My children’s father passed away this past August. He had remarried not long before that and settled in Chapel Hill, N.C.
He did have a will, but did not specify individual items to be given to his relatives. His new wife (AKA my children’s stepmother) is having a massive estate sale at the end of August.
In the list of items to be sold are many things our children gifted to him for Father’s Day, Christmas, birthdays, etc. Some still bear their inscription to him.
She has also listed many items from his younger days that he had promised to his children as well as family heirlooms that should be returned to his family.
Do the grown children have any recourse in obtaining these items prior to the estate sale? The new wife refuses to willingly give his biological children any of the items they’ve asked for.
Dear Former Wife,
While many families fight over money when a parent dies, others fight about the strangest things. I’ve had letters from a daughter who fell out with her mother over a sewing machine. Others relationships have come a cropper over antique furniture and jewelry. Your children are only concerned with items of sentimental value. Family heirlooms, ideally, should stay within the family.
It seems churlish of your children’s stepmother to hold onto these belongings. She may feel like she was not given the right amount of respect as their father’s wife. Or their personalities might have clashed. Or she might just want to do things her way because — after the death of her husband — it’s the last thing she has control over. It’s better not to wander around that haunted house.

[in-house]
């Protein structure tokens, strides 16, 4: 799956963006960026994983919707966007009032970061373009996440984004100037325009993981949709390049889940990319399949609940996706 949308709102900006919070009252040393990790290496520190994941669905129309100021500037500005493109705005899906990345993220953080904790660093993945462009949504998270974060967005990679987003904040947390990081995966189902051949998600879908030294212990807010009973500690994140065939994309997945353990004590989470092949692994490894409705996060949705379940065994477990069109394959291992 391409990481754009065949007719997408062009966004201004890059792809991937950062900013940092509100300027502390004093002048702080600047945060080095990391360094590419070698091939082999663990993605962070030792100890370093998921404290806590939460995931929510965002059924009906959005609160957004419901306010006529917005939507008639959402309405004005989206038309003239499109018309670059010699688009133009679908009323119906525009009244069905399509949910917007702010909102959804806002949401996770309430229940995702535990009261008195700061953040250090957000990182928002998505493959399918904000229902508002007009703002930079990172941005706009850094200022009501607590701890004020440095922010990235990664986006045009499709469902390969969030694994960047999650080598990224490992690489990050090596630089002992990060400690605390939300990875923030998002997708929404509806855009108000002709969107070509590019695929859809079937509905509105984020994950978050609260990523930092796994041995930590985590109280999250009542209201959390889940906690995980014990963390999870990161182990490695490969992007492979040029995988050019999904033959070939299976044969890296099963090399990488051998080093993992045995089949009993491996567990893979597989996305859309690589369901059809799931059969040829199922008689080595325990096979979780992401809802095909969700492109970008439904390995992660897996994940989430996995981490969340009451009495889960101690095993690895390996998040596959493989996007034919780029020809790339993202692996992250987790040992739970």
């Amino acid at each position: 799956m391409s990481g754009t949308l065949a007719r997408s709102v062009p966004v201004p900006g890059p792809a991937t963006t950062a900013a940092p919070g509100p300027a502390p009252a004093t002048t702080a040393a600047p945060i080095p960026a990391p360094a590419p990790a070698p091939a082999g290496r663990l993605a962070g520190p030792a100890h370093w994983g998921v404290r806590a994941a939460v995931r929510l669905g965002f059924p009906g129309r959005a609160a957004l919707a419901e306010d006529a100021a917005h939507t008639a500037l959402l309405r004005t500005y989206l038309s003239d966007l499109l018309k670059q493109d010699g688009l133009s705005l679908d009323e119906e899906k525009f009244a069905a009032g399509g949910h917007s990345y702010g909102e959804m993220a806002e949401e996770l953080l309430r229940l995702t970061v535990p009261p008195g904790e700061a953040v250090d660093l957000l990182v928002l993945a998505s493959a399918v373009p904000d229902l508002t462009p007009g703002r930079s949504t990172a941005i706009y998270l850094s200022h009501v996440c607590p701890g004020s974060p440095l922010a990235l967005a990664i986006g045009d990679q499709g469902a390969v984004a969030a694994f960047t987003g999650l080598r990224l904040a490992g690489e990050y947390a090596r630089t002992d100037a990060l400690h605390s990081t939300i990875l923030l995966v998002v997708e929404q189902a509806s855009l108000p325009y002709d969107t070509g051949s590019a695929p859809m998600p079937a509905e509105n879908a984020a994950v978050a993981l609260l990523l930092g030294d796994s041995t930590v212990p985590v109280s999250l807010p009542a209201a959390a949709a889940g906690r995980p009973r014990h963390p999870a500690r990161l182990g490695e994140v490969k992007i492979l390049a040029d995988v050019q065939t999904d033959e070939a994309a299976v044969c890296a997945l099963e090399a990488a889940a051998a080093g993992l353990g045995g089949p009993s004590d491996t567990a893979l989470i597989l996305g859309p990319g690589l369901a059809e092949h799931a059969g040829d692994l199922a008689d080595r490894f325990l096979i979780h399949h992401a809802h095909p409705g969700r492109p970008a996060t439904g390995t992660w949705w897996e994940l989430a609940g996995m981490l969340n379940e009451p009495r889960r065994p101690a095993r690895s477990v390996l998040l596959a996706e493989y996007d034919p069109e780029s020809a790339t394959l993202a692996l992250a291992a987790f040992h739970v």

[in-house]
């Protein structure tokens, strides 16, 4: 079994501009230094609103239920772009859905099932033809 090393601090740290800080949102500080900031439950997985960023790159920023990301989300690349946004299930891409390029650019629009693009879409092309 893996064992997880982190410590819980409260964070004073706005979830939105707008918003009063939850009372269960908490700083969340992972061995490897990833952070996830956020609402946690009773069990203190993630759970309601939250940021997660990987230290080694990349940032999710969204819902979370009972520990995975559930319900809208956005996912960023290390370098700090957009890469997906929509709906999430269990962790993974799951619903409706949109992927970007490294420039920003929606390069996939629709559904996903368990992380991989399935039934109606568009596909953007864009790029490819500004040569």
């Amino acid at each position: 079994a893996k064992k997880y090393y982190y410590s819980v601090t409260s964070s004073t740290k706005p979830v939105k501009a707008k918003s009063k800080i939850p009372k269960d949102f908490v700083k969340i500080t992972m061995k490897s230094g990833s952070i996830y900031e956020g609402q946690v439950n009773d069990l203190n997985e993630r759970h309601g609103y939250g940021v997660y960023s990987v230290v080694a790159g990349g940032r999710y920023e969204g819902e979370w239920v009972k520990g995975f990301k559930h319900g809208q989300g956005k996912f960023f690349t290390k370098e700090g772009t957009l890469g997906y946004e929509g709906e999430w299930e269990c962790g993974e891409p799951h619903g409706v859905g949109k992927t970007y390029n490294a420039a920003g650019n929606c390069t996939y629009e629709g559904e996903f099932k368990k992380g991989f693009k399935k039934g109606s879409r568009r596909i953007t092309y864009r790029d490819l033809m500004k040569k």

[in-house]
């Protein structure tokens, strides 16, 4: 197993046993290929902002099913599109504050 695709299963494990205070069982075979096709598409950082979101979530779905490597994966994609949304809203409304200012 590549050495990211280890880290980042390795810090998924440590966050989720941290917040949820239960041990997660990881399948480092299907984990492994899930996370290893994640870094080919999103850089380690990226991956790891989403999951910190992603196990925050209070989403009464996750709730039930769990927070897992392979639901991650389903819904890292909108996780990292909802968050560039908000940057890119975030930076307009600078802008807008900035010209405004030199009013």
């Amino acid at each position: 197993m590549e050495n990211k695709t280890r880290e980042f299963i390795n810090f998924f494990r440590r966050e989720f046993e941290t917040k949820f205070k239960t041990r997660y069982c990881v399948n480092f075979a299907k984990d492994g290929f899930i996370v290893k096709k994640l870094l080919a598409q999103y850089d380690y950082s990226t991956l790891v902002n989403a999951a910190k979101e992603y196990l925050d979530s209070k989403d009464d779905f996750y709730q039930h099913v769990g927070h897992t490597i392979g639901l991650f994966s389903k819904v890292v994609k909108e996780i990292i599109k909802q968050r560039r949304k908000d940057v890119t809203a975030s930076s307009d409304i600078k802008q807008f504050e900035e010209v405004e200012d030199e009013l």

This is a cautionary tale not to rely on the kindness of relatives. People do all sorts of regrettable things when they’re grieving. They lash out. I know of at least one sordid tale where a stepmother — a public figure — refused to allow her stepson to speak at his father’s funeral. His son sat quietly and respectfully in the pews and, when the moment was right, he made his move. He spoke, anyway.
If your former husband left his wife everything in his will, your kids are out of luck. If there was no will, they may have some leverage as the state’s laws take precedence. Gifts, inheritance and assets brought into the marriage are separate property. In some states, the spouse receives one-half of that if there is one child or one-third of the separate property if there is more than one child.
Failing that, your children could attend the estate sale, or have a friends attend for them and bid over the phone. It may be an undignified way to retrieve these items, but it would be a great story to tell their children. In fact, bring as many friends as you can, use GoFundMe to raise funds and tell the story of your children’s father and their gifts, and their churlish stepmother. Buy, buy, buy.
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